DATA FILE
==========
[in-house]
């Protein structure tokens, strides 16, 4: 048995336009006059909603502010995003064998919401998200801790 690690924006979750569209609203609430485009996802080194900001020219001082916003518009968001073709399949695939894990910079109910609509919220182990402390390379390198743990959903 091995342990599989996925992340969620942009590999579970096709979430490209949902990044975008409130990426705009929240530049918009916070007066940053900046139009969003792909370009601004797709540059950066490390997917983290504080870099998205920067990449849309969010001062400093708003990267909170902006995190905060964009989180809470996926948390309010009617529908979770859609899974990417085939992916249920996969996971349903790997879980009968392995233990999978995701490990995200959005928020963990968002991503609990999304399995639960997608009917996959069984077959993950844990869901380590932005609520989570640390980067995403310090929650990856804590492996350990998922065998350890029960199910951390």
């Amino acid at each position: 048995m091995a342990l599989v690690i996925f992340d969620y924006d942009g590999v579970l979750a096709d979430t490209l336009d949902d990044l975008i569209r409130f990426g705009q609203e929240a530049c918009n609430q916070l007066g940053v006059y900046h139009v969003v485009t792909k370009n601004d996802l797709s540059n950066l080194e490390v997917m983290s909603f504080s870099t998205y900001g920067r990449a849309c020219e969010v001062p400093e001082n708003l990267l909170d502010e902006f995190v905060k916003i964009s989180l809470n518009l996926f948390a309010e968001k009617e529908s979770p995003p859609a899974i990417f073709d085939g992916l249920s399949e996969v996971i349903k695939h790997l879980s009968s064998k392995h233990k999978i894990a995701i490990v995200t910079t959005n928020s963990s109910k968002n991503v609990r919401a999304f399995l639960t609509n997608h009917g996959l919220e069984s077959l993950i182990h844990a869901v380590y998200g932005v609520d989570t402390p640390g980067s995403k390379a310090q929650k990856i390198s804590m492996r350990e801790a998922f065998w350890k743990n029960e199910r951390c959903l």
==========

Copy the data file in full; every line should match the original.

[in-house]
């Protein structure tokens, strides 16, 4: 048995336009006059909603502010995003064998919401998200801790 690690924006979750569209609203609430485009996802080194900001020219001082916003518009968001073709399949695939894990910079109910609509919220182990402390390379390198743990959903 091995342990599989996925992340969620942009590999579970096709979430490209949902990044975008409130990426705009929240530049918009916070007066940053900046139009969003792909370009601004797709540059950066490390997917983290504080870099998205920067990449849309969010001062400093708003990267909170902006995190905060964009989180809470996926948390309010009617529908979770859609899974990417085939992916249920996969996971349903790997879980009968392995233990999978995701490990995200959005928020963990968002991503609990999304399995639960997608009917996959069984077959993950844990869901380590932005609520989570640390980067995403310090929650990856804590492996350990998922065998350890029960199910951390």
């Amino acid at each position: 048995m091995a342990l599989v690690i996925f992340d969620y924006d942009g590999v579970l979750a096709d979430t490209l336009d949902d990044l975008i569209r409130f990426g705009q609203e929240a530049c918009n609430q916070l007066g940053v006059y900046h139009v969003v485009t792909k370009n601004d996802l797709s540059n950066l080194e490390v997917m983290s909603f504080s870099t998205y900001g920067r990449a849309c020219e969010v001062p400093e001082n708003l990267l909170d502010e902006f995190v905060k916003i964009s989180l809470n518009l996926f948390a309010e968001k009617e529908s979770p995003p859609a899974i990417f073709d085939g992916l249920s399949e996969v996971i349903k695939h790997l879980s009968s064998k392995h233990k999978i894990a995701i490990v995200t910079t959005n928020s963990s109910k968002n991503v609990r919401a999304f399995l639960t609509n997608h009917g996959l919220e069984s077959l993950i182990h844990a869901v380590y998200g932005v609520d989570t402390p640390g980067s995403k390379a310090q929650k990856i390198s804590m492996r350990e801790a998922f065998w350890k743990n029960e199910r951390c959903l």